Dallas Fed: Texas Manufacturing Growth Slows
For immediate release: April 30, 2012
DALLAS—Texas factory activity increased in April but at a slower pace, according to the Federal Reserve Bank of Dallas’ Texas Manufacturing Outlook Survey.
Texas produces more than 9 percent of total manufactured goods in the United States, ranking second behind California in factory production.
The production index—a key measure of state manufacturing conditions—fell from 11.1 to 5.6, suggesting growth continued but at a slower pace than last month.
Positive readings in the survey generally indicate expansion of factory activity, while readings below zero generally indicate contraction.
Other measures of current manufacturing conditions stagnated in April. The capacity utilization index came in at 1.4, down markedly from 12.3 in March, with a quarter of respondents noting decreases.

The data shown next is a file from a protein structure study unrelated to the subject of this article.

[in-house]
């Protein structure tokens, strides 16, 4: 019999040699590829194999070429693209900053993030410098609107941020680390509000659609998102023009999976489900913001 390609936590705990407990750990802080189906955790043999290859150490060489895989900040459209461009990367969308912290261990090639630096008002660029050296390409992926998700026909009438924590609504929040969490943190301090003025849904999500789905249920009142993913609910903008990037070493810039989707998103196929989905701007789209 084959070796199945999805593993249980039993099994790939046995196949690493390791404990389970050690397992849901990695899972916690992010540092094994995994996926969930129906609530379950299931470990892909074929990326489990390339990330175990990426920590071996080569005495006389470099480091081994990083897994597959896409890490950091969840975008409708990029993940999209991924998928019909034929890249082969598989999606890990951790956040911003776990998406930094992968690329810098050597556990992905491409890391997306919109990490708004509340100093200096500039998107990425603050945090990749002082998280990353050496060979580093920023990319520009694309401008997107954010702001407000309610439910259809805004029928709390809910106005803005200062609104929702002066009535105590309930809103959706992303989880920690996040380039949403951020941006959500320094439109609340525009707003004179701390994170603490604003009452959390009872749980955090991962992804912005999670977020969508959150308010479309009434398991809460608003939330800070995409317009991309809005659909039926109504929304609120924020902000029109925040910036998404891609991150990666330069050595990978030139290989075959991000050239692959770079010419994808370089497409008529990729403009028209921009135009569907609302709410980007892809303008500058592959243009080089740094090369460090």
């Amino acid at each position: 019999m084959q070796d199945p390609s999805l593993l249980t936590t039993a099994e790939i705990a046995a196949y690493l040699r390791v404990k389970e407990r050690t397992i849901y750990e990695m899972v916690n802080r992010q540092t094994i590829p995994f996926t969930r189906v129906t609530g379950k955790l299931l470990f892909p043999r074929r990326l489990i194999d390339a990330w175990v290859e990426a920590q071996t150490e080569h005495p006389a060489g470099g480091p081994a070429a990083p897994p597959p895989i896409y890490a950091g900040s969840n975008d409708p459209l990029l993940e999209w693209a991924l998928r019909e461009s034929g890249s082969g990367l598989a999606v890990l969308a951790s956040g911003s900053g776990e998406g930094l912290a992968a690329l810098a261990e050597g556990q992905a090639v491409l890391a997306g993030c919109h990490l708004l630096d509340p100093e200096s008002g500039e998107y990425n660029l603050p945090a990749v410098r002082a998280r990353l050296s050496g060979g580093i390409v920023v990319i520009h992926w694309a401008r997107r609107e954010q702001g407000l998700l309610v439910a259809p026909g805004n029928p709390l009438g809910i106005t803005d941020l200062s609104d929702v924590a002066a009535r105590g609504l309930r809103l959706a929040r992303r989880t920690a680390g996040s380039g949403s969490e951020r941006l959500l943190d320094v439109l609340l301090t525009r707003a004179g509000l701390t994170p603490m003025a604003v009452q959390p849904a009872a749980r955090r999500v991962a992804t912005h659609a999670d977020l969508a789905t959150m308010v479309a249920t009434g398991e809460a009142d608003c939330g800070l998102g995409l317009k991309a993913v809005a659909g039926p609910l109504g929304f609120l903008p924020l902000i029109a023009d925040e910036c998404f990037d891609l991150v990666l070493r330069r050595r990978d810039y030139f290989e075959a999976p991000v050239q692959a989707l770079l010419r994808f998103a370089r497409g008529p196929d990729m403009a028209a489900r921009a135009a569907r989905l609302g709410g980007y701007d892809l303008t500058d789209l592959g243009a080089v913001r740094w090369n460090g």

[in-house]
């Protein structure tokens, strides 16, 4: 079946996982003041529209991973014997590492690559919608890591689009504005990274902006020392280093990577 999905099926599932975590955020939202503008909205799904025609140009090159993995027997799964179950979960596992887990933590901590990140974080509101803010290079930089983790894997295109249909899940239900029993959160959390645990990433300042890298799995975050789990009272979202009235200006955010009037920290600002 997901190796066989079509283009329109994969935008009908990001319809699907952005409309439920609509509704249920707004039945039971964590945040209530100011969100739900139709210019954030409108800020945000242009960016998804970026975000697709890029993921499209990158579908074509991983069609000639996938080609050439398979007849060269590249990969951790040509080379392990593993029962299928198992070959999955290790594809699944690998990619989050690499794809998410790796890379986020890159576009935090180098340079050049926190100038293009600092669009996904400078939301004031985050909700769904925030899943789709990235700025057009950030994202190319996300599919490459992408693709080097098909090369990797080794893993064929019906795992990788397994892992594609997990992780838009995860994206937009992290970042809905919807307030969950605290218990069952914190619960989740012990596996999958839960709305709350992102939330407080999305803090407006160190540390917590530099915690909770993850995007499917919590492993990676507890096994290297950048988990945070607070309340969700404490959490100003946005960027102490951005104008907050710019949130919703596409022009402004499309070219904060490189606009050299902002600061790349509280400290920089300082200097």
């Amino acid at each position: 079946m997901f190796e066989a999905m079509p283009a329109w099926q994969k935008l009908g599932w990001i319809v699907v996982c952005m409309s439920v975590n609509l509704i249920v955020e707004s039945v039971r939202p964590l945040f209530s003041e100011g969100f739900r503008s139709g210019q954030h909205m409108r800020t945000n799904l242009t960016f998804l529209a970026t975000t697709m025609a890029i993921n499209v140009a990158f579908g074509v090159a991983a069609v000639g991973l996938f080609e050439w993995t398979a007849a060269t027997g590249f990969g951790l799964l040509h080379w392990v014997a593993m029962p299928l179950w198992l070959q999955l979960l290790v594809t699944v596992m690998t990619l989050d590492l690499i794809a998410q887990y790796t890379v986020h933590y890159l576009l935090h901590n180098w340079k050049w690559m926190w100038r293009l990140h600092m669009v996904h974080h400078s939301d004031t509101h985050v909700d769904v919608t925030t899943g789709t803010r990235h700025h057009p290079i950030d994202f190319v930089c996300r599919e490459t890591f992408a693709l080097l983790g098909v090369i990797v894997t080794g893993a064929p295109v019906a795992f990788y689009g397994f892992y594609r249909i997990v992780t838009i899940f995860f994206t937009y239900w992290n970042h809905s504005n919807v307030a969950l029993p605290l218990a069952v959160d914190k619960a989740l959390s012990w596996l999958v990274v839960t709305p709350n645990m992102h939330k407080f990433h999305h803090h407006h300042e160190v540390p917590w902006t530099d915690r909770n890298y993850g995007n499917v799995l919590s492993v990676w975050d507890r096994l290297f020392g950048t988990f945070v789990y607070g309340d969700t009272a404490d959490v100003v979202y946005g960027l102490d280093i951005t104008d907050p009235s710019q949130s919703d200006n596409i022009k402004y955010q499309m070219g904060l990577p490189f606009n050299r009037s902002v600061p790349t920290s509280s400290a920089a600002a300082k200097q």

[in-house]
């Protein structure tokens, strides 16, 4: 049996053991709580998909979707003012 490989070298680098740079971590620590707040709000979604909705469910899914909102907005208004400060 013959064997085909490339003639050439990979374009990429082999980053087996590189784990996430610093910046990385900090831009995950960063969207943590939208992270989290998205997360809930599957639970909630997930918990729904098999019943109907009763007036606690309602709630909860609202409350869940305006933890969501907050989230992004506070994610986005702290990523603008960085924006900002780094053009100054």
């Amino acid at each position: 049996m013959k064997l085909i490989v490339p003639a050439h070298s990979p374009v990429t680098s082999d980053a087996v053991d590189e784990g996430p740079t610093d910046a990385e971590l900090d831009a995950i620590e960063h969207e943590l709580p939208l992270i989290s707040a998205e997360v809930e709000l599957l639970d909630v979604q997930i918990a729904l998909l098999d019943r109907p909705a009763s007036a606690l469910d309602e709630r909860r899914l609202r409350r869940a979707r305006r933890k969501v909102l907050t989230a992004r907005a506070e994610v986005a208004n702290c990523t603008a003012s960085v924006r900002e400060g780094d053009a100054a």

Shipment volumes were flat in April after increasing for the previous three months. New orders posted a near-zero reading for the second consecutive month.
Perceptions of broader economic conditions worsened in April. The general business activity index turned negative after three months of positive readings, falling from 10.8 to –3.4.
Employment growth continued in April, but at a much slower pace than in previous months. Nineteen percent of firms reported hiring new workers, while 7 percent reported layoffs.
The wages and benefits index moved down from 21 to 15.2. The finished goods price index was negative for a second month in a row and edged down to –5.4.
Input prices and wages increased at a slower pace in April, and selling prices declined. The raw materials price index was 21.2, down from 27.7 in March.
The Dallas Fed conducts the Texas Manufacturing Outlook Survey monthly to obtain a timely assessment of the state’s factory activity.
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